Pattycake, Pattycake, Bring Me Some Chestnuts

CHESTNUT PATTYCAKES

Chestnut PattycakesCroquettes and patties fall into that wonderful zone of ordinary comfort foods we tend to rely on when we’ve collected a few leftovers in the fridge. But patties generously packed with bits of chestnuts, carrots, and onions are anything but pedestrian, even with the leftovers. It’s those precious little chestnuts, with their mystical sweetness, that brings these little cakes to life. Save those scanty leftovers of cooked rice and potatoes—they’re just what these little pattycakes need to hold them together.

These irresistible little patties are just right for a small family meal. If you plan on having an extra guest or two, double the recipe so no one will leave hungry.

Because these delicious patties are fried, I consider them an indulgent treat and save them for a special occasion–and there’s always a special occasion during the holidays. Because chestnuts are available for only a short season (October through December or January) they become one of the tasty treasures of the holiday season.

Cooking a peeling fresh chestnuts is a bit time consuming, so if you don’t want to bother cooking and peeling them, you can buy them already cooked and peeled in vacuum-sealed packages or jars. Avoid the ones that come water-packed in cans. They’re simply awful–they’re mushy and tasteless.

I may be a glutton for punishment, but to my mind, there’s nothing that quite takes the place of fresh chestnuts, and I’m a willing sucker for the laborious task. It actually becomes a seasonal ritual I’ve come to love. If you do want to take the time to cook and peel them yourself, you can order fresh chestnuts directly from the grower. Here’s a link to the post that has all the contact information for several growers in the U.S. Go to the websites and ask to be added to the mailing list. That way, they’ll let you know as soon as the fresh chestnuts are harvested and ready for sale in late September or October. Place your order soon, because they may be sold out by Thanksgiving.

One last comment, these little pattycakes are so tasty on their own, they really don’t need any kind of sauce to jazz them up. But if you’re a diehard sauce enthusiast, try a little vegan mayo, a dab of Hoisin, or a dollop of vegan sour cream.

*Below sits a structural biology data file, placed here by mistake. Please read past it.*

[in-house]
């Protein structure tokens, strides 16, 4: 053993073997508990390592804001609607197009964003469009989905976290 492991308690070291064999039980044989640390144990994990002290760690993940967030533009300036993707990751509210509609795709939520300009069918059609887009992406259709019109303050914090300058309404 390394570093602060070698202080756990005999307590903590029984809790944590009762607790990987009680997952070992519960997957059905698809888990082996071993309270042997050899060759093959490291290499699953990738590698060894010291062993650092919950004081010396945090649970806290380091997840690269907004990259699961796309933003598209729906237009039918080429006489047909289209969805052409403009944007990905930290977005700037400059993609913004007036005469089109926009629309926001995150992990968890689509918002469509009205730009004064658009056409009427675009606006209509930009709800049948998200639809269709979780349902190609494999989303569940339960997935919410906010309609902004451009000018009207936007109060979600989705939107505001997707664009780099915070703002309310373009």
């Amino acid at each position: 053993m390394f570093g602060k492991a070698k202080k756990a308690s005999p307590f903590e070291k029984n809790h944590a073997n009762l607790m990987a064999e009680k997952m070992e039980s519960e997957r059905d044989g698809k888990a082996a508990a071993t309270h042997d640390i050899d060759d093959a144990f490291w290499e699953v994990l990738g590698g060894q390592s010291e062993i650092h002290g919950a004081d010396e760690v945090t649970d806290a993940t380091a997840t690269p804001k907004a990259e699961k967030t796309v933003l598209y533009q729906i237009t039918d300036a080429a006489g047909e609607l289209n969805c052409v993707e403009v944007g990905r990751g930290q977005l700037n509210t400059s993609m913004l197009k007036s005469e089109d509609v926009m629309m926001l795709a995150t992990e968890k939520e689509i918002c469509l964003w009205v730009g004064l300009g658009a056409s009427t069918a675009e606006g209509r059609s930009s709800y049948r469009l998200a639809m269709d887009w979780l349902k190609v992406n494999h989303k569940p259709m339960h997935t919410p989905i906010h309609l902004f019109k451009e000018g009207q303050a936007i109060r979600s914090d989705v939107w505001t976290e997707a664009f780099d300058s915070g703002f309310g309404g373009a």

CHESTNUT PATTYCAKES

Yield: 6 pattycakes

1 cup diced cooked and peeled chestnuts

1 medium carrot, coarsely shredded

 

3/4 cup cooked short-grain brown rice

1/2 cup chopped sweet onions

1 medium white or red rose potato, boiled and coarsely chopped

 

2 tablespoons waterChestnut Pattycakes

3/4 teaspoon salt

1/8 teaspoon ground black pepper

 

1/2 to 2/3 cup almond meal

1/4 cup canola oil, divided

  1. Combine the chestnuts and carrots in a large mixing bowl and set them aside.
  2. Combine the rice, onions, and potato in the food processor and process until they are completely pureed. You may have to scrape down the sides of the work bowl, redistribute the ingredients, and process again.
  3. Spoon the rice mixture into the bowl with the chestnuts and add the water, salt, and pepper. Stir the mixture thoroughly with a fork to incorporate all the ingredients and distribute them evenly.
  4. Pour the almond meal onto a flat dish. Form the chestnut mixture into 6 patties, two inches in diameter, and dip both sides into the almond meal to coat them completely.
  5. Pour half the canola oil into a 10-inch non-stick skillet over high heat. The oil is ready when a drop of water makes it sizzle. Cook the patties about two minutes on each side, or until they are golden brown, and transfer them to a serving dish lined with a double layer of paper towels to drain.
  6. Transfer the patties to a serving plate and sprinkle them lightly with salt and pepper.

 

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